A great secret of dating and marriage is that usually, Person A likes Person B more than Person B likes Person A. You can see this in action with my parrot and my dog, as she pursues him for snuggles and tries to get him to scratch her head. She is the Liker and he is the Liked. If you want to be happy in a relationship, figure out which one you are and whether it’s working for you.
I talked about this with a friend of mine who is a notorious flirt. Sometimes she shows me texts from various men who have been pursuing her for years, offering vacations and marriage proposals and dinners and gifts. She definitely prefers to be the Liked person in the relationship. Why settle for less?
This is the opposite extreme from all the lonely single people I know, rehashing entire conversations with their (usually single) friends. What does this mean? Does he like me??
As a married person, I remember those days, not fondly. If I want to know what my husband means by something, I just ask him. I know he likes me. I know if he wants to go out with me and I know what to read into a suggestion of lunch or a coffee date. The communication patterns of flirting and dating are nothing like friendship or marriage - they’re usually pursuer/distancer.
People like this pursuer/distancer thing for some reason, even though it doesn’t resemble any of their other relationships.
I think it has a little to do with aspiration. Single people can be really funny about this, with their little checklists. Basically we all want someone who is, in comparison to ourselves:
Easier to get along with
With more money,
A better cook
Who also loves cleaning and doing me favors
In what areas are we willing to tolerate being the “better” one? Why be “better” when that might mean we’re settling for less?
The trouble with that is that if everyone is always looking for a personality upgrade, social climbing by having Date 2.0, then everyone will always be chasing everyone else in circles.
It also means that searching for an upgrade means you will be the Liker, not the Liked.
As a (cisgender heteronormative monogamous) married person, I think it’s probably better for both parties when that relationship is as close to equal as possible. If not, at least in the current social norm, it’s probably better when it’s at least 51/49 in favor of the man feeling lucky, rather than the woman.
I spent my teenage years and much of my twenties feeling lovesick over someone or other. I had my share of unlucky suitors whom I rejected, because I wasn’t interested, but I didn’t like the idea that my crush might feel the same way about me. In college I finally realized there was a pattern at play, and I decided that I would be the decider, the dumper rather than the dumpee. I recognized how much energy I was wasting, chasing people who didn’t feel the spark. I didn’t want to have to coax someone into liking me, and I didn’t want to have to guess whether it was going anywhere. Clear signals or nothing.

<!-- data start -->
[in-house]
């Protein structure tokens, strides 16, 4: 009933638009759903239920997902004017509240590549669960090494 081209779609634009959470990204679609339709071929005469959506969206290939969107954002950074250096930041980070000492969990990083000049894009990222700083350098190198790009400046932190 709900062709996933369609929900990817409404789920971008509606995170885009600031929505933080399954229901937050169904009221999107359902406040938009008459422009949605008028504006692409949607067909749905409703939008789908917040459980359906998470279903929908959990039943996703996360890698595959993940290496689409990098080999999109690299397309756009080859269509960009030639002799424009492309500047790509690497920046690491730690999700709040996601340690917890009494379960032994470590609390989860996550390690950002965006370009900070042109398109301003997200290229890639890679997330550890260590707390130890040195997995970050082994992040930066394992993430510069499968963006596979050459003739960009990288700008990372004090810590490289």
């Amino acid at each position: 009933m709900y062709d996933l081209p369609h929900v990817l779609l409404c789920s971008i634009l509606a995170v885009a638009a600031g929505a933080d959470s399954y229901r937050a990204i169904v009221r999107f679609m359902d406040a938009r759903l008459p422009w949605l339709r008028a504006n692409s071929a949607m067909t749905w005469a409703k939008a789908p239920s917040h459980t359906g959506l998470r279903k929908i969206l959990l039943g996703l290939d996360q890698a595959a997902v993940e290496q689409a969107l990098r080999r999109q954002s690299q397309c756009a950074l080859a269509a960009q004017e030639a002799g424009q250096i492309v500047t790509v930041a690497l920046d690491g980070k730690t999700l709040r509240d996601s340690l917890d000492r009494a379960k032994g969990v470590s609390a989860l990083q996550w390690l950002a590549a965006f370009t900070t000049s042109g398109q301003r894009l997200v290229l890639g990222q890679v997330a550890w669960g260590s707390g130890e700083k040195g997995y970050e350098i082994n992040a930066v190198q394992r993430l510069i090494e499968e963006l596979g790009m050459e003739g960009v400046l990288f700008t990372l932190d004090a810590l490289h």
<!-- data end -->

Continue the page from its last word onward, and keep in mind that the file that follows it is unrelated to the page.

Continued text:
All this came after a rough breakup that left me crying on the floor. Enough of that. I didn’t want to spend any more time crying into a carpet when there is plenty of love in the world for everyone.
Next? Next I got a boy who borrowed a cookbook to make me vegan chocolate chip cookies. I got a boyfriend who left a long handwritten love letter on my porch. Suddenly I found that I was only dating people who called, who showed up, who did me favors and brought me thoughtful gifts and cooked for me. I got a permanent upgrade to Liked.
It’s like flipping over a magnet.
I’m a nice person. I’m a giver. I’m the friend you trust to give your cat eye drops when you’re away. I’ve always done my part to bring whatever romance and fun that I can to my relationships. When I was younger, when I didn’t realize I was always the Liker, I just burned a lot of that energy on people who didn’t appreciate or necessarily even want this sort of thing from me. Better to share what I have with my friends and family - and volunteering in the community - than to use it up chasing some boy.
Some of this is Love Languages stuff and some of it isn’t. I’m a Quality Time person with a minor in Acts of Service, a trait that people seem to prefer in others rather than themselves. One of the reasons that my husband knew to woo me by doing things like installing a shower head or trimming my parrot’s nails is that I recognize Acts of Service for what they are. Give what you wish to receive. Also, praise whatever you want more of. This is a man who will never write a poem or a song about me, which is great, because I swore off musicians a long time ago. He does things that actually matter to me, not to some pop culture image.
The part that isn’t about Love Languages is the part about whether this person is the dating kind or the marrying kind.
The traits that make a fun boyfriend don’t always overlap very well with the traits that make a good husband. (Not sure about the girlfriend/wife thing). The early phase of dating someone new is not compatible with getting up early for a day job, keeping the fridge stocked, or getting laundry done. It’s a fantasy. You can’t keep mystery and familiarity together. The parts of a developing relationship that turn into reliability and solid communication tend to drive out the frisson of What Are We, Exactly?
I knew to marry my husband partly because I spent a lot of time figuring out what I would want in a long-term marriage. I also knew because by the time he proposed, we’d known each other for four years and we’d spent a year hashing it out. I knew enough to stop being the Liker and work toward something more balanced.
I've been working with chronic disorganization, squalor, and hoarding for over 20 years. I'm also a marathon runner who was diagnosed with fibromyalgia and thyroid disease 17 years ago.
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